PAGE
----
Wednesday, January 26, 2011

Wall It or Work With It?: Responses to Sea Level Rise in California

The Problem

Approximately 10.2% of California's Pacific Coast is armored by sea walls or hard structures to fight against sea level rise. In some areas, like Carlsbad, it is estimated that over 50% of the shoreline is armored.

Right now, the California Coastal Commission is being faced with controversies over emergency sea wall permits to protect existing structures in Pismo Beach, Broad Beach in Malibu and Carlsbad in Northern San Diego County, to name a few. These "emergency permits" are intended to last merely 18 months but can go unaddressed for over a decade, leaving a major structure affecting the California coastline to persist with out California Enviornmental Quality Act ("CEQA") or Coastal Act review.

The Wrong Solution: Sea Walls

Sea walls are expensive, can intensify wave activity and block the beaches from getting new sand. Eventually, they cause the beach to disappear - this is the worst solution from the perspective of Surfrider Foundation.

California state law technically requires homeowners to eventually obtain a Coastal Development Permit from either their local government, if the local government has a certified Local Coastal Program ("LCP"). All California LCPs require technical or geologic reports to support the proposed coastal armoring project. If no approved LCP exists, the Coastal Commission has jurisdiction over the permitting, which must conform with Public Resources Code sections 30235, 30253, 30610, and 30611.

The Right Solution: Going with the Flow in Managed Retreat

At Surfer's Point in Ventura, there is a novel project being put into play that could serve as a model for threatened coastal areas up and down the coast. The $4.5-million project in Ventura is the result of years of stakeholder input and coordination amongst state officials to accomplish the proactive and reasoned approach to sea level rise.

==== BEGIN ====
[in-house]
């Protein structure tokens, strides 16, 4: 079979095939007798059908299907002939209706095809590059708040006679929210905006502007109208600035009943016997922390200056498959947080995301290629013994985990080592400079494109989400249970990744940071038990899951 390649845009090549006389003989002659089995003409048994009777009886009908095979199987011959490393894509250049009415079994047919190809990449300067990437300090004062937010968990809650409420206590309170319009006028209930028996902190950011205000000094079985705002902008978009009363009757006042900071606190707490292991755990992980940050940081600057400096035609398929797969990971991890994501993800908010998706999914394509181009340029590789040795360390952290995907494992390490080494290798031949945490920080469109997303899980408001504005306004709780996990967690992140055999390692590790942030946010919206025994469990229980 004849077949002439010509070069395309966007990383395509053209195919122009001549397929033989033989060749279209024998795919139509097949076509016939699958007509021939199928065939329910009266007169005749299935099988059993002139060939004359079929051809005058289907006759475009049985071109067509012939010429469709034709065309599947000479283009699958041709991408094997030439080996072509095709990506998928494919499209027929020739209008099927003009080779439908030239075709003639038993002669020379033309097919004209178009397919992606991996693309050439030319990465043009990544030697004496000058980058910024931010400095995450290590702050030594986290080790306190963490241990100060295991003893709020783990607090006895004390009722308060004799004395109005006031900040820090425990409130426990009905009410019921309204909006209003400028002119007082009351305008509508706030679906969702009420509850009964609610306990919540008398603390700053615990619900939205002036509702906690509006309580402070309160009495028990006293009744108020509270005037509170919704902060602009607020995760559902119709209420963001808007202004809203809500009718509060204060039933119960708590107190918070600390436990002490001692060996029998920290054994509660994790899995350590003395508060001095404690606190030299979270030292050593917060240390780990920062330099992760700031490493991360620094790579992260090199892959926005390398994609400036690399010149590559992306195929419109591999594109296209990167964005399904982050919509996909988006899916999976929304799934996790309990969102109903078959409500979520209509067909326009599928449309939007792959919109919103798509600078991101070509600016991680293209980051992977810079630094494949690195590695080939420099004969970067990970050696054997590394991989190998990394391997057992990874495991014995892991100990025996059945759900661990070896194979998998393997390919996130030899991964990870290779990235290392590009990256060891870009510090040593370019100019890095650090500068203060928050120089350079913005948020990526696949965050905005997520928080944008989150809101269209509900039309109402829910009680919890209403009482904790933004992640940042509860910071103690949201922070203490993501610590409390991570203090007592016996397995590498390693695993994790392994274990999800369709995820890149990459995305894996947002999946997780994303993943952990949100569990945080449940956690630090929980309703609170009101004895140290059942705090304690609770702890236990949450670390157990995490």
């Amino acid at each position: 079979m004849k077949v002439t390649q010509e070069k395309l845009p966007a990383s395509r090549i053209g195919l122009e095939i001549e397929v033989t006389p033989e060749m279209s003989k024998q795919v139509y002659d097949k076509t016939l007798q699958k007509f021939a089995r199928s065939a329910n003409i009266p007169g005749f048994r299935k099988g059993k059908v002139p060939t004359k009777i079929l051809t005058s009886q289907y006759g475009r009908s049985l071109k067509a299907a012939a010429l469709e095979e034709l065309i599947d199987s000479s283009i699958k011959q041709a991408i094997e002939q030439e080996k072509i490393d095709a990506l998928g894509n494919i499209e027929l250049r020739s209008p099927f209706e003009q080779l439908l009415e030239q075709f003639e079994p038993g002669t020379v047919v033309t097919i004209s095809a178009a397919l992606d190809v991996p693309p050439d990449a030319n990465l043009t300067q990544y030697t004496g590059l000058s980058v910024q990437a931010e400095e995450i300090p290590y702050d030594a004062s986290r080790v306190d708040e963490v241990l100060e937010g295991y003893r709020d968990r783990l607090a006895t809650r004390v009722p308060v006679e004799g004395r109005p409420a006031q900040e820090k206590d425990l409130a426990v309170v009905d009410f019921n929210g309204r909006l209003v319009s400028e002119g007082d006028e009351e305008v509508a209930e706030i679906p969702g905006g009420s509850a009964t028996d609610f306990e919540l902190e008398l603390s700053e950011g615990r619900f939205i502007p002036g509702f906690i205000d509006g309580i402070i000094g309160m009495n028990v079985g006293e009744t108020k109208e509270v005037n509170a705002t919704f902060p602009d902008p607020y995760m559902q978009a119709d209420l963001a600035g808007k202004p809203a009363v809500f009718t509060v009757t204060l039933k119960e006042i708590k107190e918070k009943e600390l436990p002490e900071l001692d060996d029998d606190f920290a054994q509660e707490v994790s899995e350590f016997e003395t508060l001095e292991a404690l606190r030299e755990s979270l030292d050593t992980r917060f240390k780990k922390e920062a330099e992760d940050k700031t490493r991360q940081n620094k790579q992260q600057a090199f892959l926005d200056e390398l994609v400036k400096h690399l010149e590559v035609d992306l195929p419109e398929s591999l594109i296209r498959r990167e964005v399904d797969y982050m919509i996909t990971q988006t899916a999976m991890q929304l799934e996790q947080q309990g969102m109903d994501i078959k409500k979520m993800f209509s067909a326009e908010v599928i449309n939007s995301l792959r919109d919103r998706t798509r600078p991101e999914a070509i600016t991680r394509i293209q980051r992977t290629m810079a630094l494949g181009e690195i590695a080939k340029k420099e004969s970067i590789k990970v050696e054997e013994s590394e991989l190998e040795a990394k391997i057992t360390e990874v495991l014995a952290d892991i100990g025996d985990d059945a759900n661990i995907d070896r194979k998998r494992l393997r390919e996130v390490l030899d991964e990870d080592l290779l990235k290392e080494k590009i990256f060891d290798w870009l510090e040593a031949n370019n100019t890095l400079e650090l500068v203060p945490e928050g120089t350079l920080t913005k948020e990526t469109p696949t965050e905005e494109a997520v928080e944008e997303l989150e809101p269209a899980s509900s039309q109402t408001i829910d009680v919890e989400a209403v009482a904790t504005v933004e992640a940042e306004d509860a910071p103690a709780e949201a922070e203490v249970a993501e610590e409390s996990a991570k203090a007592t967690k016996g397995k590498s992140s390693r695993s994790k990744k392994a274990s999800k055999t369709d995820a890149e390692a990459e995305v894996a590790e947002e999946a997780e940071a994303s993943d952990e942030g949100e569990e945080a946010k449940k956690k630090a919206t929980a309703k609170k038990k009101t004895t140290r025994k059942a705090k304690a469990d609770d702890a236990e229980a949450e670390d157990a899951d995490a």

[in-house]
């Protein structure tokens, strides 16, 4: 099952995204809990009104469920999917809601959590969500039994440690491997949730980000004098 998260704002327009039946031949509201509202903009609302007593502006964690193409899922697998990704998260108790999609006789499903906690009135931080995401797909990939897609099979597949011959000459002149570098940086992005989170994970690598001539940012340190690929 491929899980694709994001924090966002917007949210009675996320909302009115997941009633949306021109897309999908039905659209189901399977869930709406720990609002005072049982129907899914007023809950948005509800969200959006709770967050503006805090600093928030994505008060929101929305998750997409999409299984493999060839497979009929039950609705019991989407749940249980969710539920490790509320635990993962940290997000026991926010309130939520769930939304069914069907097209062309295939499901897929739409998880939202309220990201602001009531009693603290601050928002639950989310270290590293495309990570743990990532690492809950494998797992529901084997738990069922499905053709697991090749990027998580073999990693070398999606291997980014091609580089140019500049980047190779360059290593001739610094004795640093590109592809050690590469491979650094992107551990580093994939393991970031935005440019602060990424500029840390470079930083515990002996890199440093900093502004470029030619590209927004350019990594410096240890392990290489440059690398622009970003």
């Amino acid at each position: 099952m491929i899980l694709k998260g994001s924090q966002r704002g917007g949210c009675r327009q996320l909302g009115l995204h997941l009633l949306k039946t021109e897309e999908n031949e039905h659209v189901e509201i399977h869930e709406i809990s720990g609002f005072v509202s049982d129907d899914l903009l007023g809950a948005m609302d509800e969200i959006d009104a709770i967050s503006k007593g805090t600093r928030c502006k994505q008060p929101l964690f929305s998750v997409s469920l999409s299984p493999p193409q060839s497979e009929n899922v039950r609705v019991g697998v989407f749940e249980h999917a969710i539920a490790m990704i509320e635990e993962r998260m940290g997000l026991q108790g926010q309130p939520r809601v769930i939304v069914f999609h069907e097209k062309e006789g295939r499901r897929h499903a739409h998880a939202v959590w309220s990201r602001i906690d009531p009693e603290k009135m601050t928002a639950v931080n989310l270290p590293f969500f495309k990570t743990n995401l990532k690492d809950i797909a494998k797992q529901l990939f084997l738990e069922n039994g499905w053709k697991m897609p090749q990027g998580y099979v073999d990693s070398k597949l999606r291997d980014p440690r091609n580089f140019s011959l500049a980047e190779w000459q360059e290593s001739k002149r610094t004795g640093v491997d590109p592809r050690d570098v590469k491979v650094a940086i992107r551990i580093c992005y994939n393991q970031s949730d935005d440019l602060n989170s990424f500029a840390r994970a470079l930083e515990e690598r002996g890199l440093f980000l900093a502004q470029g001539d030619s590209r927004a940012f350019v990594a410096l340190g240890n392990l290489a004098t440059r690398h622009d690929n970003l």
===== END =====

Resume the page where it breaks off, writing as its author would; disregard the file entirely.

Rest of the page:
Rising ocean levels and increased erosion are compelling officials in Ventura to move facilities inland, in an effort that we hope will serve as an example for many of California's coastal communities. At this noted surf spot in Ventura, construction crews are replacing a 120-space parking lot and a weathered bike path with sand and cobblestones. By pushing the parking lot 65 feet inland, the project is expected to give the wave-ravaged point at least 50 more years of life, according to experts.

As Paul Jenkins of the Ventura County Surfrider Foundation Chapter put it, "There's the old-school mentality that when nature threatens you, you fight back...this idea of retreating and moving back was really quite a radical proposition." Other localities and state officials, including in Cardiff-by-the-Sea and Goleta beach in Santa Barbara, are wisely looking to Ventura as a model for future shoreline management.

Of course, managed retreat is somewhat easier for state officials to accomplish if the land in question is a public park. If the threatened coastal area includes a private residence or other private structure, there could be Fifth Amendment Takings issues implicated if state suggests the removal of private property.

Then again, if nothing is done, the property may fall into the Pacific, as has been seen before.

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